Here is the President speaking on September 9 before a joint session of Congress:
And one more misunderstanding I want to clear up – under our plan, no federal dollars will be used to fund abortions, and federal conscience laws will remain in place.Sounds pretty definite, doesn't it?
Yet, here is the President's press spokesman today.
When asked whether the president supported Rep. Bart Stupak's (D-Mich.) amendment to prohibit the public insurance plan from covering abortion services, Press Secretary Robert Gibbs dodged the question -- multiple times.Sounds rather mushy, doesn't it? Sounds like another promise Obama is willing to go back on, if he has to. He's sounding tough when he talks to Jake Tapper today, but he still is leaving the door open for further negotiations to make both pro-choice and pro-life people happy. He's not going to be able to find some magic language that both funds abortion with federal dollars and doesn't fund it. And that is what the debate is about.
"Well, ask me that right before Christmas and the end of the New Year," Gibbs said during today's press briefing, noting the president still expected to sign a healthcare bill before the year's end.
The press secretary later clarified, "We will work on this and continue to seek consensus and common ground."
....But Gibbs on Monday offered little insight into whether the president would meet with pro-life or pro-choice House members in the coming days, much less where Obama -- who emphasized his pro-choice positions on the campaign trail in 2008 -- might ultimately side in the new debate.
"I'm going to leave it at the earlier answer that we're going to continue to work through and make progress on these issues," he repeated to reporters.
You know the pro-choice Democrats who are so outraged by the Stupak amendment and making threats about voting against the bill if it remains in are betraying that they don't really believe that private insurance companies will remain in business after Obamacare passes. If they truly believed it, they wouldn't be so upset about the Stupak amendment which is about maintaining the status quo of the Hyde Amendment which is what we have now - no federal funding of abortions. But private insurance policies could still fund abortions. That's the situation we have now. If the Democrats believed all their promises about how they're just offering a choice to health insurance and that no one's private health insurance would change under their plans, they would be willing to vote for the Stupak Amendment. People could get the private plans if abortion coverage was so important to them.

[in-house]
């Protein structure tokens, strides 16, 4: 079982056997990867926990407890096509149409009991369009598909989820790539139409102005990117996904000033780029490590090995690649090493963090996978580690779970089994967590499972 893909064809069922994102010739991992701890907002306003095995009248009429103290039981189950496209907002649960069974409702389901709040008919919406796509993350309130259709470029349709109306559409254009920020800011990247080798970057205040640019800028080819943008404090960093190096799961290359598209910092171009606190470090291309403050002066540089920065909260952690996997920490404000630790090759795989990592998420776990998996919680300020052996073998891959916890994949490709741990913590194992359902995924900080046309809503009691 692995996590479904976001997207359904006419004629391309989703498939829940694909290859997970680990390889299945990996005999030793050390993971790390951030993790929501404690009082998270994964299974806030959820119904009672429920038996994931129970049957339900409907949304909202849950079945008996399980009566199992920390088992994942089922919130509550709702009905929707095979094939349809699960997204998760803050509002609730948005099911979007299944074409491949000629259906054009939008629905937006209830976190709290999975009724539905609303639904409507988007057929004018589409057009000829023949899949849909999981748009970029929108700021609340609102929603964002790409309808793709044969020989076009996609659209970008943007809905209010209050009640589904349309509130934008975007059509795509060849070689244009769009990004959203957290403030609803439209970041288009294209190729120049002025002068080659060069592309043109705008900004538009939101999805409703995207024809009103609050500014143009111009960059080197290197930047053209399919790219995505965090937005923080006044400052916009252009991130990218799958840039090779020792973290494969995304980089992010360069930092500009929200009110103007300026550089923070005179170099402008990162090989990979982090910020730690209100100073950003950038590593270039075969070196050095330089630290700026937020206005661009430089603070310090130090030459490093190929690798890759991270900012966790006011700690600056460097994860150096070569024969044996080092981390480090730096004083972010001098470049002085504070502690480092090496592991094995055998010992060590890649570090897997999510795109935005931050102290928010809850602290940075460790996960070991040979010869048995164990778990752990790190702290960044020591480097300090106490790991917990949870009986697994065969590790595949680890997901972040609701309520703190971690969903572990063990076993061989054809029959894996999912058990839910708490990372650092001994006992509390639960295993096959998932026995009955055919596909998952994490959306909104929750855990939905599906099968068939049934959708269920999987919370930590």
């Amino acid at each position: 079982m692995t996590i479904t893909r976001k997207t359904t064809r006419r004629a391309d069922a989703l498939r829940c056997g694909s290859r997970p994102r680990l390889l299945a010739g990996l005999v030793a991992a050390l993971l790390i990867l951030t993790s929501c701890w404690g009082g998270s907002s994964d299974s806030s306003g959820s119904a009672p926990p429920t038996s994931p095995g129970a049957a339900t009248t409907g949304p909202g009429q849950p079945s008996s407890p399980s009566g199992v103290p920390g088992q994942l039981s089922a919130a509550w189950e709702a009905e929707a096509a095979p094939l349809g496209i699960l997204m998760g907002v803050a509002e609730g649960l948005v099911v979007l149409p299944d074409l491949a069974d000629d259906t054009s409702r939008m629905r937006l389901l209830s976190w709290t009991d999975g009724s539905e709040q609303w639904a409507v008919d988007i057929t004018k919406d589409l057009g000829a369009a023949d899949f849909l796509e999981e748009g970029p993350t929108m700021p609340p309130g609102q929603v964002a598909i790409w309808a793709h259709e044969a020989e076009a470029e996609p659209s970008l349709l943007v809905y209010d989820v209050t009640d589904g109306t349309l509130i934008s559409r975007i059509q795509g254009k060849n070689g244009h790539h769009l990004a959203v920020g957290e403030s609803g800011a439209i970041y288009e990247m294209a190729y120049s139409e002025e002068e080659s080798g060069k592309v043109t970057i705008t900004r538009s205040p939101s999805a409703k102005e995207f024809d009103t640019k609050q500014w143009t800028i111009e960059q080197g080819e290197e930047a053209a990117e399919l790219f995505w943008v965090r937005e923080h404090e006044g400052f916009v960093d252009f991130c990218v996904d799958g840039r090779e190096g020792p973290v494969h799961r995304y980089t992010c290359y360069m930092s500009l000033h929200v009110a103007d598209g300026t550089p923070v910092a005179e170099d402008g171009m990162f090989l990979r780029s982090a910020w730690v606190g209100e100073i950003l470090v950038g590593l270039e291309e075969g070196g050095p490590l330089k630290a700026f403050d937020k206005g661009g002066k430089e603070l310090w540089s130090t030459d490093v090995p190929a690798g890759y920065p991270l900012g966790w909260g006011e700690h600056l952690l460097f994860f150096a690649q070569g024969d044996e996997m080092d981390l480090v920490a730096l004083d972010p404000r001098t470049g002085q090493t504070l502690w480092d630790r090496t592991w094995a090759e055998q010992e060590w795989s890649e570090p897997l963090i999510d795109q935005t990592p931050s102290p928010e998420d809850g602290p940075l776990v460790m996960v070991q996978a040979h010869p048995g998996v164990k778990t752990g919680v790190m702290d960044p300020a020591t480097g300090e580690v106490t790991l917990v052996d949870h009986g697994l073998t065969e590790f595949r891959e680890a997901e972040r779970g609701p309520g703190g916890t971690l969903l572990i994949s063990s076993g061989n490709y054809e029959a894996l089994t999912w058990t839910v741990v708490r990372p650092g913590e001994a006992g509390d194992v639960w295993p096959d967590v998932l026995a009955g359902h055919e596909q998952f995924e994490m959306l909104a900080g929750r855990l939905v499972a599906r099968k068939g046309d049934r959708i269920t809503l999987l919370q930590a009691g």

But if, as conservatives argue, the federal option will soon crowd out private plans and eventually be our sole choice for health insurance as private plans find they can't compete with a public plan that can regulate prices and use the taxpayers' money to make up shortfalls, then those who want an abortion plan wouldn't be able to depend on their private options.
The fact that pro-choice Democrats are so outraged indicates that they don't truly believe their soothing promises about how nothing will change about our private plans once a public option is enacted.
However, one more thing I don't believe is that these 41 Democrats who are writing Nancy Pelosi with their threats will remain strong about not voting for a conference report that doesn't include funding of abortion. If a conference bill does come out with what the Democrats want otherwise, they'll swallow hard and vote for it, holding onto the faith that they'll be able to slip abortion funding in later.